7 Best Arm Workouts For Volleyball Players

If you are looking to develop more strength in your arms for volleyball, it is important to pick exercises that build the ability to move the arms with speed, and have them work in conjunction with the shoulder to stay stable. 

 The 7 best arm exercises for volleyball players are:

  • Med Ball Single Arm Chest Pass
  • Med Ball Overhead Slam
  • Overhead Press
  • Push Ups
  • Straight Arm Pulldown
  • Bow and Arrow

Below I’ll cover each of these exercises in detail and provide sample programs to help integrate them into your strength training routine.

Why Is Your Arm Important for Volleyball?

Why is your arm important for volleyball

Arms are what help you perform the main technical skills of volleyball. If there is not a strong athletic foundation of mobility, strength, power and coordination it will be harder to learn the skills or perform them as a game goes on.

The focus of this article is on the (1) strength to repeatedly move the arm, and (2) power to move it with speed.  Let’s cover each of those aspects now. 

For specific hand eye coordination exercises can be found in How To Improve Coordination & Balance in Volleyball.


Strength endurance is the ability to repeatedly lift a load. In this case that would be repeatedly lifting the arms for digging, jumping, setting, serving and spiking.

As the game goes on your arms will fatigue. This means it will feel more effortful to lift the arms, you will possibly start to move them slower, and with less coordination.

The result of this is possibly, not getting in position on defense fast enough for digging and blocking, or losing power and aim in your serving and hitting.

By building strength endurance in the arms, you can lessen the effects of fatigue in a game.


The muscular aspect of power is about producing force quickly so that you can move your arm with speed.

Through strength training and exercise the ability to do this can be improved.

For producing power in the arms, it is also important to have full use of your range of motion and stability in the shoulder. 

The greater your range of motion, the longer the distance your muscles have to accelerate and decelerate the arm.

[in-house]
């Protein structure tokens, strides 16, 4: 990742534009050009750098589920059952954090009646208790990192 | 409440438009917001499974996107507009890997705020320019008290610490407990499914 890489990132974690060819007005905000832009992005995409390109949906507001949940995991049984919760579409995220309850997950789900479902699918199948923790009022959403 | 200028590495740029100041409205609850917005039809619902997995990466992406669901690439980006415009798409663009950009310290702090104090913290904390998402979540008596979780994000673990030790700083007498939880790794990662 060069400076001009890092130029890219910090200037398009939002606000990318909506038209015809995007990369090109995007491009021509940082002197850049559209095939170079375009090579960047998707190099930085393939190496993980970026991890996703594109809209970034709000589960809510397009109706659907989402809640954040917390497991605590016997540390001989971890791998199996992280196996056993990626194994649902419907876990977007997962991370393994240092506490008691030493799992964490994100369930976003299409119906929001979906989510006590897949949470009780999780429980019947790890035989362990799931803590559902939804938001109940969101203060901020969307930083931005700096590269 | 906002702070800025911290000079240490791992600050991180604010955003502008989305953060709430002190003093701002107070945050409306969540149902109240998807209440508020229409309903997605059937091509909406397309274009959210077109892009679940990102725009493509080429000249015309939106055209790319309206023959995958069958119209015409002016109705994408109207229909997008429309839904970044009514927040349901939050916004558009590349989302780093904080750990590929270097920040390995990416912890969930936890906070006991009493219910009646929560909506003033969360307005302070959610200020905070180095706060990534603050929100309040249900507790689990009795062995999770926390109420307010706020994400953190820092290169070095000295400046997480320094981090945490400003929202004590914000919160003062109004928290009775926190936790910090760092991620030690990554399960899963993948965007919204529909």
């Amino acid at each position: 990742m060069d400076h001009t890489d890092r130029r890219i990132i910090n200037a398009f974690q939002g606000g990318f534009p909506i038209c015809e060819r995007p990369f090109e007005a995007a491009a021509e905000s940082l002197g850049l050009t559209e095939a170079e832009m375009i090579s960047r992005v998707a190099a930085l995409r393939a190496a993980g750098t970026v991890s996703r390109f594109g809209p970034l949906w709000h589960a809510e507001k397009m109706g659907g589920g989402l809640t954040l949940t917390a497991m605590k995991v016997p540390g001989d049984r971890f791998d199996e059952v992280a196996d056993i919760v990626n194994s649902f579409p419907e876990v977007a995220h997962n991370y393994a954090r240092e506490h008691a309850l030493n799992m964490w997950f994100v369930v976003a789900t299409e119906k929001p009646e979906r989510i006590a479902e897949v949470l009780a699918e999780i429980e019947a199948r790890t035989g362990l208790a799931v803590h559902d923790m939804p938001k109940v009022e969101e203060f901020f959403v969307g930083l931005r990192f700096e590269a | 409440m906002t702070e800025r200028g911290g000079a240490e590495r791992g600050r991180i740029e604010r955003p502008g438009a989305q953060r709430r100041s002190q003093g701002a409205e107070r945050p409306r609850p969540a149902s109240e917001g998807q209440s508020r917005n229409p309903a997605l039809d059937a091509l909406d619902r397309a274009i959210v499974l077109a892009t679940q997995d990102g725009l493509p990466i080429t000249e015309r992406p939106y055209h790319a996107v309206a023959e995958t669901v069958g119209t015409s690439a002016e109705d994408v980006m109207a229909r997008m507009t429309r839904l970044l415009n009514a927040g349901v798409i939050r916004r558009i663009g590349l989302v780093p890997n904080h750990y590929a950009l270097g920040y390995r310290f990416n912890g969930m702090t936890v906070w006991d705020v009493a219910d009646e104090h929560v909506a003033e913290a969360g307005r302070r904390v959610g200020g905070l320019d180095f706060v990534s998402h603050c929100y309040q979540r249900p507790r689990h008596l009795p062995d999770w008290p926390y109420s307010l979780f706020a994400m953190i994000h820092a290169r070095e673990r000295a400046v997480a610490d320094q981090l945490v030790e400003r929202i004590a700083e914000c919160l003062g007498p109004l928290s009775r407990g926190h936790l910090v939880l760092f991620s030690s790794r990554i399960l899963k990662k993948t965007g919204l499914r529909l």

The movement of your rib cage and shoulder blade play a large role in the mobility you have of the arm at the shoulder. The muscles attached to them in your upper back are responsible for the stability you will have in the shoulder.

To learn more about improving this mobility and stability specifically, read my article 5 Shoulder Exercises for Volleyball Players.

What Makes A Good Arm Exercise For Volleyball Players?

When training for any sport, the first consideration is what muscles or movements does the sport use

In the case of volleyball there is lots of movements of the arm in positions below and above the head

A specific range of motion often used is bringing the arm down repeatedly and with speed for hitting and serving.

Exercises that teach you to move your arm with speed and explosiveness like the overhead med ball slam and ½ kneeling single arm med ball chest pass can improve your ability to produce power for this movement.

Another example of an exercise that can build strength through the range of motion of hitting is the straight arm pulldown. 

Heavy strength exercises like a max bench press would not be the best exercises to include in a program. When moving maximum weights you are moving slowly and only once. This is not the best way to build the adaptations of moving quickly or moving repeatedly as you need to in game.

Something else to consider in arm exercise selection for volleyball is the arm is stabilized at the shoulder. And, most movements in volleyball move both the shoulder and elbow joint at the same time.

The muscles that move the arm have to be coordinated and work together with the muscles stabilizing the shoulder joint if you want maximum use of the arm.

Machine exercises often don’t require much use of stabilizers and so using free weights and bodyweight exercises would be a better selection.

When an exercise only uses one joint it will build some stability around the surrounding joints, but only in the position they are being held in.

For example free weight bicep curls or tricep extensions are an improvement over machines, but still only have movement at the elbow. 

Exercises like, pull ups, push ups, overhead press, and bow and arrow have movement in the shoulder and at the elbow. This will develop strength in the arms while stabilizing the shoulder through a range of motion.

7 Best Arm Exercises for Volleyball Players 

1. Med Ball Overhead Slam

This exercise builds explosiveness in the arms, especially for serving and hitting.

How To

  • Stand feet shoulder width apart with a med ball in your hands and overhead 
  • Throw the ball down as hard as you can, like you were spiking the ball

Pro Tip

You may want to put a mat or cushion on the floor to protect the floor or reduce the bounce of the ball. If the ball used is too hard it could damage the floor and if it is too bouncy it rebounds and hits you before you can catch it. 

2. ½ Kneeling Single Arm Chest Pass

This is an explosive exercise to develop power in the arms and chest.

How To

  • Kneeling down on 1 knee. If needed place a pad under the knee, to help with comfort and to level the hips 
  • Lift your front foot off the ground briefly to align yourself over the back knee. The front foot is just for balance, you want to be tall and stable loaded through back knee 
  • Hold a medicine ball in both hands with your elbows up 
  • Rotate so one shoulder points at the wall, one behind you 
  • Rotate your shoulders and push the ball like you are trying to throw it through a wall